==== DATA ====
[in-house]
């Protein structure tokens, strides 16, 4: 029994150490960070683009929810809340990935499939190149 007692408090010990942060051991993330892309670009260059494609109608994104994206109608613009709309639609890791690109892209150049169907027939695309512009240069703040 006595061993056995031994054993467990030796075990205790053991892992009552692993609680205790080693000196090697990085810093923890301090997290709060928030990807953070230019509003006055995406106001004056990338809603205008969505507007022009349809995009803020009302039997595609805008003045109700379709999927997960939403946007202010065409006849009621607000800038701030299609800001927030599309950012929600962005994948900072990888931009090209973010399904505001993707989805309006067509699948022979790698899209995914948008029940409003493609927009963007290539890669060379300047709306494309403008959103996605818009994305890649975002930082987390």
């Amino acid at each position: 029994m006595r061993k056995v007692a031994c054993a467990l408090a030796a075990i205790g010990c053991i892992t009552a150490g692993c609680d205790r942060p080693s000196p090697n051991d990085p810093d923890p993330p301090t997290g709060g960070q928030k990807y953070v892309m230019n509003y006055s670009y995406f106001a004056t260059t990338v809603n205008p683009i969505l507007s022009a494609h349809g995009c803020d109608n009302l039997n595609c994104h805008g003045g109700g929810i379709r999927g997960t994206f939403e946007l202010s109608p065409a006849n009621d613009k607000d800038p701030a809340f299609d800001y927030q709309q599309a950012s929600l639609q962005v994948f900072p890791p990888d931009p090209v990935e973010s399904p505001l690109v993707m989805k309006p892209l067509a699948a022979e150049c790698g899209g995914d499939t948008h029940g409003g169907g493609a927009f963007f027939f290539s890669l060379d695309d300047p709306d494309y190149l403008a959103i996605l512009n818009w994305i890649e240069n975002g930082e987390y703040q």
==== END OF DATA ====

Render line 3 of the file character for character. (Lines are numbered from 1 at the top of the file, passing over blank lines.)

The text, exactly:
């Amino acid at each position: 029994m006595r061993k056995v007692a031994c054993a467990l408090a030796a075990i205790g010990c053991i892992t009552a150490g692993c609680d205790r942060p080693s000196p090697n051991d990085p810093d923890p993330p301090t997290g709060g960070q928030k990807y953070v892309m230019n509003y006055s670009y995406f106001a004056t260059t990338v809603n205008p683009i969505l507007s022009a494609h349809g995009c803020d109608n009302l039997n595609c994104h805008g003045g109700g929810i379709r999927g997960t994206f939403e946007l202010s109608p065409a006849n009621d613009k607000d800038p701030a809340f299609d800001y927030q709309q599309a950012s929600l639609q962005v994948f900072p890791p990888d931009p090209v990935e973010s399904p505001l690109v993707m989805k309006p892209l067509a699948a022979e150049c790698g899209g995914d499939t948008h029940g409003g169907g493609a927009f963007f027939f290539s890669l060379d695309d300047p709306d494309y190149l403008a959103i996605l512009n818009w994305i890649e240069n975002g930082e987390y703040q």